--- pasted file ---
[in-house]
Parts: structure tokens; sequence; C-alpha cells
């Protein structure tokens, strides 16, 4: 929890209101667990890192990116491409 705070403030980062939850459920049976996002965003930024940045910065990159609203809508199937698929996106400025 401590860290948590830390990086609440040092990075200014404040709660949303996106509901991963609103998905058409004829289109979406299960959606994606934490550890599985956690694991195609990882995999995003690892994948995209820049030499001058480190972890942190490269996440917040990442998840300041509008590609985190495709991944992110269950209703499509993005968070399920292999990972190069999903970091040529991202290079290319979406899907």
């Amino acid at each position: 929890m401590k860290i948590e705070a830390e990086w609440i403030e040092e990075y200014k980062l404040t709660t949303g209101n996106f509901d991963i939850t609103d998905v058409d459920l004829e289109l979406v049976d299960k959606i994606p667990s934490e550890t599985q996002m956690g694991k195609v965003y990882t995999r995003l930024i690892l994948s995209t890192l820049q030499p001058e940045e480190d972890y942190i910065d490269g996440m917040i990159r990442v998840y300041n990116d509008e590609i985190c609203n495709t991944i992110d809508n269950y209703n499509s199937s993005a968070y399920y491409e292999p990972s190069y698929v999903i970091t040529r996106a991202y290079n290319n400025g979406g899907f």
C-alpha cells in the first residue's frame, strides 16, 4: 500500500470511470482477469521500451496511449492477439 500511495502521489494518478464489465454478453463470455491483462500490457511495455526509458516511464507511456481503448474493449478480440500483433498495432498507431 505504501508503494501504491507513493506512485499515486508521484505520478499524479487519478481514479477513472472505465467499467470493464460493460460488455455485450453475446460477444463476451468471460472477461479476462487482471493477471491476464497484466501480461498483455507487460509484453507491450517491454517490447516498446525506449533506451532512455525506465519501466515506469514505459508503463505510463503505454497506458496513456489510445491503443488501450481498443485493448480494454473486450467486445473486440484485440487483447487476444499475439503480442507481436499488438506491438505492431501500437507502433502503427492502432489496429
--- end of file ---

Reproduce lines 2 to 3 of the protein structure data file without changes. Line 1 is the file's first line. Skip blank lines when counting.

Parts: structure tokens; sequence; C-alpha cells
């Protein structure tokens, strides 16, 4: 929890209101667990890192990116491409 705070403030980062939850459920049976996002965003930024940045910065990159609203809508199937698929996106400025 401590860290948590830390990086609440040092990075200014404040709660949303996106509901991963609103998905058409004829289109979406299960959606994606934490550890599985956690694991195609990882995999995003690892994948995209820049030499001058480190972890942190490269996440917040990442998840300041509008590609985190495709991944992110269950209703499509993005968070399920292999990972190069999903970091040529991202290079290319979406899907």